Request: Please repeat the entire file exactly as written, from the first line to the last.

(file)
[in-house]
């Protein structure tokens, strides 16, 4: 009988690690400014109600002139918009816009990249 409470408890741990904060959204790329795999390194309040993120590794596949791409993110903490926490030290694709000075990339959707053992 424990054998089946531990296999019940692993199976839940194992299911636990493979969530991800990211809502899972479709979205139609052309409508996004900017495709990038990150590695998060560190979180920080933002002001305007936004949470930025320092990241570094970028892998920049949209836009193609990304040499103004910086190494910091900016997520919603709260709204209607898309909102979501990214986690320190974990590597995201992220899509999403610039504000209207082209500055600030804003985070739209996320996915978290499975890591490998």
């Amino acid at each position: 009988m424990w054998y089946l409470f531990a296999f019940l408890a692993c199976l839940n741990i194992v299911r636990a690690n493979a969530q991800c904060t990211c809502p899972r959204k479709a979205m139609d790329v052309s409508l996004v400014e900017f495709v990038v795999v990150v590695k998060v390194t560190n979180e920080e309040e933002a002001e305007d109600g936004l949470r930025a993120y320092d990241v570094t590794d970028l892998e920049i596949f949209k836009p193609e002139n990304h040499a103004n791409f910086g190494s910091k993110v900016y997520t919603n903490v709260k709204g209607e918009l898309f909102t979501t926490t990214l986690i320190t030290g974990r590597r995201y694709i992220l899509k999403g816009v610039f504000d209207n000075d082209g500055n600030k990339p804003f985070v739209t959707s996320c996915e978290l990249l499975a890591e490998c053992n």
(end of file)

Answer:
[in-house]
């Protein structure tokens, strides 16, 4: 009988690690400014109600002139918009816009990249 409470408890741990904060959204790329795999390194309040993120590794596949791409993110903490926490030290694709000075990339959707053992 424990054998089946531990296999019940692993199976839940194992299911636990493979969530991800990211809502899972479709979205139609052309409508996004900017495709990038990150590695998060560190979180920080933002002001305007936004949470930025320092990241570094970028892998920049949209836009193609990304040499103004910086190494910091900016997520919603709260709204209607898309909102979501990214986690320190974990590597995201992220899509999403610039504000209207082209500055600030804003985070739209996320996915978290499975890591490998």
């Amino acid at each position: 009988m424990w054998y089946l409470f531990a296999f019940l408890a692993c199976l839940n741990i194992v299911r636990a690690n493979a969530q991800c904060t990211c809502p899972r959204k479709a979205m139609d790329v052309s409508l996004v400014e900017f495709v990038v795999v990150v590695k998060v390194t560190n979180e920080e309040e933002a002001e305007d109600g936004l949470r930025a993120y320092d990241v570094t590794d970028l892998e920049i596949f949209k836009p193609e002139n990304h040499a103004n791409f910086g190494s910091k993110v900016y997520t919603n903490v709260k709204g209607e918009l898309f909102t979501t926490t990214l986690i320190t030290g974990r590597r995201y694709i992220l899509k999403g816009v610039f504000d209207n000075d082209g500055n600030k990339p804003f985070v739209t959707s996320c996915e978290l990249l499975a890591e490998c053992n």